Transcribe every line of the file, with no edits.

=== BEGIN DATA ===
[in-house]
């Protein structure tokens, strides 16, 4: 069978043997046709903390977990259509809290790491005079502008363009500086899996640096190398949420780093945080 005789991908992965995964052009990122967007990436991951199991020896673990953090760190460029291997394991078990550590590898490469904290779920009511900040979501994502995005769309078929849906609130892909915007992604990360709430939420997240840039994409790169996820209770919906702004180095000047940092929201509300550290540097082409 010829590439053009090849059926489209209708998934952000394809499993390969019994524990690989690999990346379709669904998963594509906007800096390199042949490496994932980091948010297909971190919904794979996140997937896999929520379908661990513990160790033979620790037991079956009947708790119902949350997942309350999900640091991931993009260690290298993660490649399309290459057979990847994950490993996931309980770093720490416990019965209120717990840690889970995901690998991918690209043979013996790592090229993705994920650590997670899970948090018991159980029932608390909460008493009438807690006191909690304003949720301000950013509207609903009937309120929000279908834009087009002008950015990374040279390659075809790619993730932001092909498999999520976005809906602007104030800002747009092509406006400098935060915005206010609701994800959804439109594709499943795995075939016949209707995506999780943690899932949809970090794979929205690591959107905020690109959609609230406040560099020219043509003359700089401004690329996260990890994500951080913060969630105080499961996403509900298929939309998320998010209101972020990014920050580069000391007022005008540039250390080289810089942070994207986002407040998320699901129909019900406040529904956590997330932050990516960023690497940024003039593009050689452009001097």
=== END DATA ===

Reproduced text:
[in-house]
């Protein structure tokens, strides 16, 4: 069978043997046709903390977990259509809290790491005079502008363009500086899996640096190398949420780093945080 005789991908992965995964052009990122967007990436991951199991020896673990953090760190460029291997394991078990550590590898490469904290779920009511900040979501994502995005769309078929849906609130892909915007992604990360709430939420997240840039994409790169996820209770919906702004180095000047940092929201509300550290540097082409 010829590439053009090849059926489209209708998934952000394809499993390969019994524990690989690999990346379709669904998963594509906007800096390199042949490496994932980091948010297909971190919904794979996140997937896999929520379908661990513990160790033979620790037991079956009947708790119902949350997942309350999900640091991931993009260690290298993660490649399309290459057979990847994950490993996931309980770093720490416990019965209120717990840690889970995901690998991918690209043979013996790592090229993705994920650590997670899970948090018991159980029932608390909460008493009438807690006191909690304003949720301000950013509207609903009937309120929000279908834009087009002008950015990374040279390659075809790619993730932001092909498999999520976005809906602007104030800002747009092509406006400098935060915005206010609701994800959804439109594709499943795995075939016949209707995506999780943690899932949809970090794979929205690591959107905020690109959609609230406040560099020219043509003359700089401004690329996260990890994500951080913060969630105080499961996403509900298929939309998320998010209101972020990014920050580069000391007022005008540039250390080289810089942070994207986002407040998320699901129909019900406040529904956590997330932050990516960023690497940024003039593009050689452009001097």